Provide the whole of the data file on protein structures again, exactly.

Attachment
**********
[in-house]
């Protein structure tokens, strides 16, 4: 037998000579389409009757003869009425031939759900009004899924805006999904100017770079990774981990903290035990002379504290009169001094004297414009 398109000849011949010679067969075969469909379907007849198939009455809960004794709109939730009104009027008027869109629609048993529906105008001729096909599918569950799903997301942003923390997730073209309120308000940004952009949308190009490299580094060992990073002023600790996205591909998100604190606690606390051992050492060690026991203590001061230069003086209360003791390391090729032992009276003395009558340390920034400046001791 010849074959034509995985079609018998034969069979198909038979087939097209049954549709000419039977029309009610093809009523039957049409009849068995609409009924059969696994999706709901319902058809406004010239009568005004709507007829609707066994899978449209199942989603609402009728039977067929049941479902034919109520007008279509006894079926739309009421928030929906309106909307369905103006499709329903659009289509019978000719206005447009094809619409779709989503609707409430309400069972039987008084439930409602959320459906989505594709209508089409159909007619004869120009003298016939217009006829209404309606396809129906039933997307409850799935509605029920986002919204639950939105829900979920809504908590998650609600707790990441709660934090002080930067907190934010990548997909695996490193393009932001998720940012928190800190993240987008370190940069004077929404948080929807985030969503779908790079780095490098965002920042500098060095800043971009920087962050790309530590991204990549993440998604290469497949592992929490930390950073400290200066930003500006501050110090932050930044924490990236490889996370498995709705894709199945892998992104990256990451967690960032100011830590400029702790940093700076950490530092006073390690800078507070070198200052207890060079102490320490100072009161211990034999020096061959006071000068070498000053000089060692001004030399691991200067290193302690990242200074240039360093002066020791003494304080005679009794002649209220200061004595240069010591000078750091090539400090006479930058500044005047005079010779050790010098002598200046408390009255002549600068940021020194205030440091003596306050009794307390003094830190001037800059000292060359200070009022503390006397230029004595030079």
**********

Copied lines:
[in-house]
């Protein structure tokens, strides 16, 4: 037998000579389409009757003869009425031939759900009004899924805006999904100017770079990774981990903290035990002379504290009169001094004297414009 398109000849011949010679067969075969469909379907007849198939009455809960004794709109939730009104009027008027869109629609048993529906105008001729096909599918569950799903997301942003923390997730073209309120308000940004952009949308190009490299580094060992990073002023600790996205591909998100604190606690606390051992050492060690026991203590001061230069003086209360003791390391090729032992009276003395009558340390920034400046001791 010849074959034509995985079609018998034969069979198909038979087939097209049954549709000419039977029309009610093809009523039957049409009849068995609409009924059969696994999706709901319902058809406004010239009568005004709507007829609707066994899978449209199942989603609402009728039977067929049941479902034919109520007008279509006894079926739309009421928030929906309106909307369905103006499709329903659009289509019978000719206005447009094809619409779709989503609707409430309400069972039987008084439930409602959320459906989505594709209508089409159909007619004869120009003298016939217009006829209404309606396809129906039933997307409850799935509605029920986002919204639950939105829900979920809504908590998650609600707790990441709660934090002080930067907190934010990548997909695996490193393009932001998720940012928190800190993240987008370190940069004077929404948080929807985030969503779908790079780095490098965002920042500098060095800043971009920087962050790309530590991204990549993440998604290469497949592992929490930390950073400290200066930003500006501050110090932050930044924490990236490889996370498995709705894709199945892998992104990256990451967690960032100011830590400029702790940093700076950490530092006073390690800078507070070198200052207890060079102490320490100072009161211990034999020096061959006071000068070498000053000089060692001004030399691991200067290193302690990242200074240039360093002066020791003494304080005679009794002649209220200061004595240069010591000078750091090539400090006479930058500044005047005079010779050790010098002598200046408390009255002549600068940021020194205030440091003596306050009794307390003094830190001037800059000292060359200070009022503390006397230029004595030079």